What are you Doing to Maintain Customer Relationships?

You’ve worked so hard to close that big account and now that you have, your job is done, right? Maybe your job is, but it should be handed off to someone else to continue to nurture it.

Lets face it, new business is hard to develop and you’ve got a lot invested in both time, talent and promotional dollars to bring the new customer through the doors. Don’t you want to keep them?

Attracting new customers may be the easier of the task. The key lies in being able to keep them engaged and buying from you. Take off your selling hat and think about giving them value they can use in their job. This could be anything from a tip on how to do a process more effectively to sharing industry concerns. You might even want to give them a survey to keep them engaged and find out profile info at the same time.

Granted there are several ways to do that, among them using email. I recently read an article by Kevin Gao, in MarketingProfs, Email best practices for developing and maintaining crucial customer relationships by effectively using email.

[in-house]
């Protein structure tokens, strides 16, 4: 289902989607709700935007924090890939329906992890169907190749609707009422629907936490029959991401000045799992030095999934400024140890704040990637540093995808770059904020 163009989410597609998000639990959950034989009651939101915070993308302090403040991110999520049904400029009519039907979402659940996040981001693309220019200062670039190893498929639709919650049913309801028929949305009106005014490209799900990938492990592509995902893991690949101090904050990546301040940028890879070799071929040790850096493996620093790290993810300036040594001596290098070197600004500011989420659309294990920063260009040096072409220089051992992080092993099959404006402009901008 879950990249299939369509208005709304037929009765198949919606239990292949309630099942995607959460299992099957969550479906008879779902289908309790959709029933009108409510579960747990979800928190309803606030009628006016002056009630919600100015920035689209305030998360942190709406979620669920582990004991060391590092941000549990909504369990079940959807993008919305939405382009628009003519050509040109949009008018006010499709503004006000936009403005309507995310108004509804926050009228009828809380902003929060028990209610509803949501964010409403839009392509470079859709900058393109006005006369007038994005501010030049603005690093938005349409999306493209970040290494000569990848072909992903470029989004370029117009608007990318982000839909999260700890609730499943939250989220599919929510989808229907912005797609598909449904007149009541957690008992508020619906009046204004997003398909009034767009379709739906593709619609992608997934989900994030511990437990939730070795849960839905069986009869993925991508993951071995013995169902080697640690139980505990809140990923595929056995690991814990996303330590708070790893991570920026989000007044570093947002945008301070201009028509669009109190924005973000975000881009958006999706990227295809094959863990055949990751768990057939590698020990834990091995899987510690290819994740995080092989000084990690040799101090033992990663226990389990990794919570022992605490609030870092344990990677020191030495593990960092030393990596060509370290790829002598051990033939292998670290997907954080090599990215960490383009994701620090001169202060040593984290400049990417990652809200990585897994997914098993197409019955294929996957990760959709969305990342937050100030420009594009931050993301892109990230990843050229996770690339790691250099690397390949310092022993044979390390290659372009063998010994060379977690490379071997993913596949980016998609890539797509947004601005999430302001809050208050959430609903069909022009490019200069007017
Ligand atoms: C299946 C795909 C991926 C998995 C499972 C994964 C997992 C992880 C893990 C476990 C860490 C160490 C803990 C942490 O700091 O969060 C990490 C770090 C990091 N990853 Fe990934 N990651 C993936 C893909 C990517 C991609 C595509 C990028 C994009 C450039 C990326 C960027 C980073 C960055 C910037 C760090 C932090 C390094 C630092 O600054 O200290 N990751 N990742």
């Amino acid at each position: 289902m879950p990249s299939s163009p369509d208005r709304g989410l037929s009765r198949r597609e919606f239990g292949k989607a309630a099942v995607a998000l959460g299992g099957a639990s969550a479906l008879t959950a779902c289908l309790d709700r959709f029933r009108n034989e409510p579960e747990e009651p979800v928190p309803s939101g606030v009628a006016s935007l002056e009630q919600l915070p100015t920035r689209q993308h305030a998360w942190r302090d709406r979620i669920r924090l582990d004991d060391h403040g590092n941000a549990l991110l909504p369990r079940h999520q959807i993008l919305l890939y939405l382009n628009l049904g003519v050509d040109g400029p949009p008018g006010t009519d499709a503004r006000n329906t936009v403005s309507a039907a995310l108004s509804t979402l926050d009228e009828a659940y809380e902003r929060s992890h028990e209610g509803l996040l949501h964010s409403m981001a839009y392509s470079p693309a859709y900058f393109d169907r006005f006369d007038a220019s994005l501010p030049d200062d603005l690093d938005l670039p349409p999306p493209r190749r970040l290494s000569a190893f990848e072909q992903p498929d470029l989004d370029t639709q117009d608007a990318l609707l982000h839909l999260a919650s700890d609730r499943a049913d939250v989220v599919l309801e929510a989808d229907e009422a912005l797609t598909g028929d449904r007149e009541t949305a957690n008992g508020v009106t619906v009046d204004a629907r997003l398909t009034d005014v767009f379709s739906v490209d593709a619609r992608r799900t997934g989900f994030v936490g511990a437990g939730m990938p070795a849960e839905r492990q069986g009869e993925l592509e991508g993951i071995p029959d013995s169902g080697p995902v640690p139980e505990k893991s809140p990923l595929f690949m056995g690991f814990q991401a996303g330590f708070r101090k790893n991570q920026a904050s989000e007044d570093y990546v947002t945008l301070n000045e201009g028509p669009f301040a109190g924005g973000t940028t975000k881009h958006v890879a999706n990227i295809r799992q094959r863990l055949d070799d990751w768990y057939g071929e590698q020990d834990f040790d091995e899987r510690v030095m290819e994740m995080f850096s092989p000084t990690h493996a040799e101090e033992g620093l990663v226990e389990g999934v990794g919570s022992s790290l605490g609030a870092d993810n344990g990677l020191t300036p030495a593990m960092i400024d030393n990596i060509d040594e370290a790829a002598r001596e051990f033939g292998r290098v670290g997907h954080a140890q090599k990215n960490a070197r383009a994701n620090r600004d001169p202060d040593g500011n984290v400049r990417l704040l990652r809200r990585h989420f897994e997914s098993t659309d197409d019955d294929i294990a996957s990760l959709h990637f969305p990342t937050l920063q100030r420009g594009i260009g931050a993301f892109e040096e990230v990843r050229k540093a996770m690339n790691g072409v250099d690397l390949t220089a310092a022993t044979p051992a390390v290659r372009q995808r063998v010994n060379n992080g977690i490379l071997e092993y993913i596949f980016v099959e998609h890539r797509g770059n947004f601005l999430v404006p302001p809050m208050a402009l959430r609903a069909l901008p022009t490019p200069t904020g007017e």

Kevin outlines ways you can develop a marketing plan using emails to get the most out of them.

He addresses his 6 life cycle stages of a customer and gives examples of things we all can do leverage each stage.

  1. Prospects – Not-yet customers that need to learn more about your products/services and be persuaded to consider us.
  2. New Customer – Once you have them, you need to start developing and nurturing a relationship with them.
  3. Active customer – Make them feel welcome. Thank them for the business.
  4. Repeat customers – They have already bought into the concept that you and your products are good. Don’t overwhelm them. Keep in communication with them, but make sure they are spaced out and when you do communicate with them you give them something of value.
  5. Lapsed customers – Find out why they aren’t ordering and put a plan together to start up a regular communication with them.
  6. Inactive or abandoned customers – Should be broken into those who should not be contacted and those that might be persuaded to come back.

Do you have a plan in place to maintain key customers?

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